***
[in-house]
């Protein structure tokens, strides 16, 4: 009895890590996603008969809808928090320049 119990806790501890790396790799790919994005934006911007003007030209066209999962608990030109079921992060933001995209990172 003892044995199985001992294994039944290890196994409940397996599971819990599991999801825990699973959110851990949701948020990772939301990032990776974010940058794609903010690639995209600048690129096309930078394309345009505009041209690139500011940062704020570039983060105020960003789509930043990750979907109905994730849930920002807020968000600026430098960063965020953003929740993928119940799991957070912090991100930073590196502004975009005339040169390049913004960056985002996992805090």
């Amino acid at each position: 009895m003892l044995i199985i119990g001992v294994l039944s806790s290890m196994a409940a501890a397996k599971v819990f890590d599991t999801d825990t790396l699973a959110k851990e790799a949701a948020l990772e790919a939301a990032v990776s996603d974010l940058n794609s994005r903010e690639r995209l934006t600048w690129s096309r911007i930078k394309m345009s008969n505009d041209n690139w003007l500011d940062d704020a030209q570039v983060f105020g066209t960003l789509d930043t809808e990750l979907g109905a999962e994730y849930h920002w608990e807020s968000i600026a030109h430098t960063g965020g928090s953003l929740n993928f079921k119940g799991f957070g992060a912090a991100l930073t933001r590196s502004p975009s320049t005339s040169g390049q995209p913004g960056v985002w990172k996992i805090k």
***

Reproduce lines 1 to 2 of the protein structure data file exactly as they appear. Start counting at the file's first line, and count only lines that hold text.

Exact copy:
[in-house]
């Protein structure tokens, strides 16, 4: 009895890590996603008969809808928090320049 119990806790501890790396790799790919994005934006911007003007030209066209999962608990030109079921992060933001995209990172 003892044995199985001992294994039944290890196994409940397996599971819990599991999801825990699973959110851990949701948020990772939301990032990776974010940058794609903010690639995209600048690129096309930078394309345009505009041209690139500011940062704020570039983060105020960003789509930043990750979907109905994730849930920002807020968000600026430098960063965020953003929740993928119940799991957070912090991100930073590196502004975009005339040169390049913004960056985002996992805090």